Yes, some Monster Hunter World monsters present a considerable challenge, some Monster Hunter Generations beasts will have you tearing your hair out and the grind to get better gear will grow more intense with each passing day. But in the older Monster Hunter games, it was all on you. These games punished you hard for your mistakes, and every person who started the series with the original game on PS2 knows exactly how it feels to take on the two star quest, “Raid The Wyvern’s Nest” and think you can tackle a Rathalos before being humbled in the extreme. Monster Hunter Freedom Unite draws on this school of gameplay. The player is a human trying to overcome monsters and will often fail at the drop of the hat. Only the best players can make decent progress in this game. You could buy a PSP specifically for playing this game. I have.

#3–Metal Gear Solid: Peace Walker

You knew it would be on the list, I knew it would be on the list, we should all be happy that it’s still on the list. This isn’t a nostalgia listing, not in the least, because Metal Gear Solid: Peace Walker is still a fantastic game with an engaging and exciting story that still stands out in the series as being different, but familiar. I’m sure that any fan of the game has already played the HD remaster at some point, and so the original isn’t something that you’ll really need to revisit. But I’m a fan of revisiting games I enjoy on the original hardware to get the authentic feeling if possible, and Peace Walker consistently delivers an impressive and enjoyable stealth action experience, and it’s always fun to revisit a mission you know like the back of your hand with a perfect loadout and god-like knowledge of the missions requirements so that you can blow through it with nary a care in the world. There’s not much that can be said about Peace Walker that hasn’t already been said. So I’ll simply say, prepare to hurt your thumb on button-mashing torture scene all over again.

#2–Prinny: Can I Really Be The Hero?

“Prinny: Can I Really Be The Hero?” is easily one of my favorite 2D sidescrolling platformers out there, so it’s a shame that it’s still only available on the PSP, because I believe that it would enjoy a decent wave of popularity nowadays were it re-released. The Prinny, outwardly taking on the appearance of peg-legged penguins with a small pouch, are in fact the souls of sinful humans given a new form which is prone to exploding, unless they live in Prinny Land which is an explosion-free area. Anyway, this game is a spin off from the massively popular Disgaea series and puts the player in control of a legion of Prinnies as they make their way through the game-world in search of the ingredients for the Ultra Dessert. A fun array of abilities, a very recognizable brand of humor, and an adorable art style makes the game a simple and straightforward must-play for platforming fans looking for some fun on the go.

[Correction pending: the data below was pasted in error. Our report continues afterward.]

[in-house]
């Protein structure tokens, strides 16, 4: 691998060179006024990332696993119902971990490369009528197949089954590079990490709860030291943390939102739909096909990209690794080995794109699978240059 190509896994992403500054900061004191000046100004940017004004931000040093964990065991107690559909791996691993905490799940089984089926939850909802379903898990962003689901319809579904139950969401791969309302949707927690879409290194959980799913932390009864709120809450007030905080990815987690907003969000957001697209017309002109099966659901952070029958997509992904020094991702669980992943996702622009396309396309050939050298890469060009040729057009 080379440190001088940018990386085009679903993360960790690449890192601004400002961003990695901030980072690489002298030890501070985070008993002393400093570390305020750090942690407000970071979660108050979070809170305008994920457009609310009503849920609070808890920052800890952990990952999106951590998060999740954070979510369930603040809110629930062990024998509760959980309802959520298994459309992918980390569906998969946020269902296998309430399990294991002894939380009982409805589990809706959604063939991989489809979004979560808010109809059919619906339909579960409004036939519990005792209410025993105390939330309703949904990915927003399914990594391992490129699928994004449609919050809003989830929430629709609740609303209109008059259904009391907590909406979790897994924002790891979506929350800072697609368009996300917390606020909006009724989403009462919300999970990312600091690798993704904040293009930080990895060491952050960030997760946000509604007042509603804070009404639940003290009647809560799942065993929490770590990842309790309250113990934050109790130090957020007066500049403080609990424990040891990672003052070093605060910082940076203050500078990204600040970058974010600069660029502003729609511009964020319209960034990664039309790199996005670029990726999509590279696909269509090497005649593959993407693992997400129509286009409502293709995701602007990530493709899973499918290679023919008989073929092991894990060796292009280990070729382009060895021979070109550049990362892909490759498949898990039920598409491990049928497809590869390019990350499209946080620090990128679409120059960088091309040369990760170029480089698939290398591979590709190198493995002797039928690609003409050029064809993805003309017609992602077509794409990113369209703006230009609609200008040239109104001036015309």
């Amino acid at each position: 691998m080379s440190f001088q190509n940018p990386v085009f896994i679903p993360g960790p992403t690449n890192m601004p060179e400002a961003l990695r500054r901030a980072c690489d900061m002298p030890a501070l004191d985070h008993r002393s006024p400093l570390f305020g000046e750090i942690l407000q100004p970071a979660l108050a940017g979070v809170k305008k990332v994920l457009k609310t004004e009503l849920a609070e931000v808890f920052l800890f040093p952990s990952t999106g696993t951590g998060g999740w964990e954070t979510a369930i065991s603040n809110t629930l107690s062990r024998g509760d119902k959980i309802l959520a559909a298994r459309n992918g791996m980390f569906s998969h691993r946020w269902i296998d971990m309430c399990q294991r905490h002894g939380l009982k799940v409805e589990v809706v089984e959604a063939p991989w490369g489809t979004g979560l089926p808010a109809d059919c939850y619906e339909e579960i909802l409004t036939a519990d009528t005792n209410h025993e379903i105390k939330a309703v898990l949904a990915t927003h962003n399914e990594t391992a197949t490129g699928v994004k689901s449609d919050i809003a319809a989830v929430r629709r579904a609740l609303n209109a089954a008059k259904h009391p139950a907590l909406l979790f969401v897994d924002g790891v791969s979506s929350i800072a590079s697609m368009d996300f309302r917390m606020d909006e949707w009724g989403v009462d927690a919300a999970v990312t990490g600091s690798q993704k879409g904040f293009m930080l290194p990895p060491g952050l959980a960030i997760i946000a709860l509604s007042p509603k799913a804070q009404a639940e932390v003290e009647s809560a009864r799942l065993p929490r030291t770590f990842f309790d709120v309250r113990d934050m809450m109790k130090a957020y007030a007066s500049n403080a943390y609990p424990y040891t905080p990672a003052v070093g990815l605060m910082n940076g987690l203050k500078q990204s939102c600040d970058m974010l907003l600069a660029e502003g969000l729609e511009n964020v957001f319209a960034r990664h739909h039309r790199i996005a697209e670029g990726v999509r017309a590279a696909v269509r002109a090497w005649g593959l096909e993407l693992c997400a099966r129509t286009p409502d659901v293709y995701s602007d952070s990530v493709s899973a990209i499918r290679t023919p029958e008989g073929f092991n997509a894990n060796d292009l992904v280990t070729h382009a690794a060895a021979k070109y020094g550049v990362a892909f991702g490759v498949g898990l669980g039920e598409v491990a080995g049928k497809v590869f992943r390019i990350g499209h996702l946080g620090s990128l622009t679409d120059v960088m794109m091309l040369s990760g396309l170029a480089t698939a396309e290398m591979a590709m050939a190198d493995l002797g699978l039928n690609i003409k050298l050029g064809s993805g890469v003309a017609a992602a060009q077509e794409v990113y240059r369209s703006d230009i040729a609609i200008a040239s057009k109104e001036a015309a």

#1–Warhammer 40,000: Squad Command

Warhammer 40,000: Squad Command is great for scratching that Warhammer 40K itch that might strike when you’re out and about. This game takes the form of a turn-based skirmish scale series of missions where you’ll lead your forces to victory by way of careful navigation of the area and the proper application of force in the right area. You can turtle up and let the enemy come to you, but that might cost you objectives, or you can push forward into enemy territory and try to take the fight to them. As you move across the battlefields, you’ll encounter cultists, enemy vehicles and chaos space marines which you’ll combat with space marines, scouts, dreadnoughts, and more, with a variety of weapons at your disposal, all of which are accurate to their canon counterparts. It’s not a terribly long game, and you shouldn’t come here expecting a fantastic narrative. But the concept is simple, and very well executed, which isn’t something that can be said for all 40K games. There’s a Nintendo DS version of the game and it’s perfectly serviceable, but it really shines on the PSP.